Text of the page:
Earlier this month the Dutch ebook subscription service Kobo Plus, run in tandem by Rakuten Kobo and Bol.com, launched an exclusive new series by Dutch thriller writer Linda Jansma and an exclusive pre-release title from another Dutch thriller writer Willem Asman, in cooperation with the authors’ publishers.

Both authors have seen considerable success with digital editions in Kobo Plus, and offering the latest of the Asman series exclusive with Kobo Plus, Kobo and Bol through until November 9 seemed at first like a great idea. More digital-first releases are planned for next year.
Given Kobo Plus has, since its launch in January, notched up 100,000 subscribers, it makes sense.

Image: Kobo Writing Life

But the publishers may be having second thoughts now, after seven major Dutch bookstores retaliated.
The “Triple A” bookstore collective – Paagman (The Hague), Broese (Utrecht), Broekhuis (Twente), Van der Velde (Northern Netherlands), Scheltema (Amsterdam), De Drvkkery (Middelburg) and Waanders (Zwolle) – have expressed their dismay at being locked out of the Jansma series altogether and being given second place ranking to sell the Asman books. The group has cancelled all orders for books by these authors.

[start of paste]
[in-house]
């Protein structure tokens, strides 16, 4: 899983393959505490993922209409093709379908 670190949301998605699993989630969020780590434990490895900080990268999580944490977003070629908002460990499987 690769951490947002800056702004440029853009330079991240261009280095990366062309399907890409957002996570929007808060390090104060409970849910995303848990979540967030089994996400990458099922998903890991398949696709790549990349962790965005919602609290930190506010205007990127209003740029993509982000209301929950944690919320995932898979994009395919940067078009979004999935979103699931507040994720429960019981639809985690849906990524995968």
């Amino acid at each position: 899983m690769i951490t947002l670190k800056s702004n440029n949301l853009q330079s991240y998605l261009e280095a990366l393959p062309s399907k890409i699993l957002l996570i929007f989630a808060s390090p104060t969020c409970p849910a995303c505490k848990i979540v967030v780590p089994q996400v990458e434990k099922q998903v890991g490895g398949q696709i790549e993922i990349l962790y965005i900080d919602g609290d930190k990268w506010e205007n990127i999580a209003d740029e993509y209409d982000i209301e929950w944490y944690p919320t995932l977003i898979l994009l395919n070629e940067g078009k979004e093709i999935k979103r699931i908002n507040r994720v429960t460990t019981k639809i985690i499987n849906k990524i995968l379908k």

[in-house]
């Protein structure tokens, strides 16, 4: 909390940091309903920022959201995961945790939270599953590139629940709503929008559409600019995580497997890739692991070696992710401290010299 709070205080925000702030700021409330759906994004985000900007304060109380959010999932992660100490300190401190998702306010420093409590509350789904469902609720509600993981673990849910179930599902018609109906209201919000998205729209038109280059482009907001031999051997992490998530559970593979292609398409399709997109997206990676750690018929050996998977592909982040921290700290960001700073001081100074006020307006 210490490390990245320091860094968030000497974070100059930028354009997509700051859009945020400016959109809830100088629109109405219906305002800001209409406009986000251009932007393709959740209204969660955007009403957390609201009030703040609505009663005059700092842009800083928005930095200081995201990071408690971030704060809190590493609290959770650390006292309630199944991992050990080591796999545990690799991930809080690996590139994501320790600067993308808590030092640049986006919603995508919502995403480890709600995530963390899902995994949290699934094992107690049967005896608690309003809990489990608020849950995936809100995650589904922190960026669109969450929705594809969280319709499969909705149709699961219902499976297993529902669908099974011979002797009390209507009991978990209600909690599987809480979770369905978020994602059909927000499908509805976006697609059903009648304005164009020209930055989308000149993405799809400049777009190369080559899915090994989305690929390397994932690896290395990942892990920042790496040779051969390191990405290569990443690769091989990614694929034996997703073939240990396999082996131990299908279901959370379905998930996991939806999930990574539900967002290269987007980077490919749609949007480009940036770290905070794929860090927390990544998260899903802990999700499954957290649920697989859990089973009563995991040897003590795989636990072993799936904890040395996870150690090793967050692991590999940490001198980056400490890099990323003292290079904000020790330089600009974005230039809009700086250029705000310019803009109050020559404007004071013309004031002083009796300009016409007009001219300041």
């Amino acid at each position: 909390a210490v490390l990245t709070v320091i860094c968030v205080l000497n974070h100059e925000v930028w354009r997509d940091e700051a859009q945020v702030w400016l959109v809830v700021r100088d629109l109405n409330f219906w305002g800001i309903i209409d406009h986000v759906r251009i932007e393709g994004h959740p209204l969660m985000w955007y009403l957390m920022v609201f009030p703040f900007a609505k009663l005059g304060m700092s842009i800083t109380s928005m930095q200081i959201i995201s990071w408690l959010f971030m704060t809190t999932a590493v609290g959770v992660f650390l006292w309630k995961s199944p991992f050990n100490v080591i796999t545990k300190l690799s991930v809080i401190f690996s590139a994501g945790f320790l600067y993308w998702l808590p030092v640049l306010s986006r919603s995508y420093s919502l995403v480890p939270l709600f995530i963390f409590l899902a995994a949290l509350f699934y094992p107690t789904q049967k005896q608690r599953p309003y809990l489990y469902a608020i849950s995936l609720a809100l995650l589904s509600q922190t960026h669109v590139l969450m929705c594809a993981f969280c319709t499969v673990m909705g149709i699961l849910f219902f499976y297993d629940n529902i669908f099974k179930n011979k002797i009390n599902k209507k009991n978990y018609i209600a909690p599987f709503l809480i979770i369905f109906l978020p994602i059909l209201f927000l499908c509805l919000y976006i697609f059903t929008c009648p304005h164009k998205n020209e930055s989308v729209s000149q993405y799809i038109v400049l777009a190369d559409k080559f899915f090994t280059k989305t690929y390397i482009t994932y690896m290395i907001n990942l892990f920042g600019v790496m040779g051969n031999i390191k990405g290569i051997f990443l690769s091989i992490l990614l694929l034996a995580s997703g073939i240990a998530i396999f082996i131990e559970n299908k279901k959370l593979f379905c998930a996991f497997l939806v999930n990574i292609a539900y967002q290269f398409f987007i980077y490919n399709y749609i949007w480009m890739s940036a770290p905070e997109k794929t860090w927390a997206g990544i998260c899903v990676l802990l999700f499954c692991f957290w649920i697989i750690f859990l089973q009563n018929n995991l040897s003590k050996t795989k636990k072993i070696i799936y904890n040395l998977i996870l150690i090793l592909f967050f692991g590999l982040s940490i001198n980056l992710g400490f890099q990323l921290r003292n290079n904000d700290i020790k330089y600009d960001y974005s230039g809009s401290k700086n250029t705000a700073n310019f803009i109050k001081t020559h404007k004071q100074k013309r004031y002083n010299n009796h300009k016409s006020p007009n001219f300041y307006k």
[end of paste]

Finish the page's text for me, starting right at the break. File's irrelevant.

For the original Dutch media takes on this developing story see here and here..
The fracas comes just as the Central Book House releases its third quarter book and ebook barometer report showing print sales 0.4% up year on year but 5.2% down on Q3 2016.
Ebooks fared better, up 3.6% on Q3 2016, and up an impressive 8.7% year on year, meaning Dutch publishers won’t have to invent nonsense notions like “screen fatigue” to explain supposed ebook disinterest.
As with any ebook reportage, the figures will be debateable as many sales by self-published authors will be going uncounted, but the trend is clear – the Dutch like ebooks and they like ebook subscription services.
The two big questions there, of course, are
a) will Amazon introduce a Kindle Unlimited subscription service for its Kindle NL store? And
b) how might it fare against an established rival service like Kobo Plus with the backing of Dutch publishers?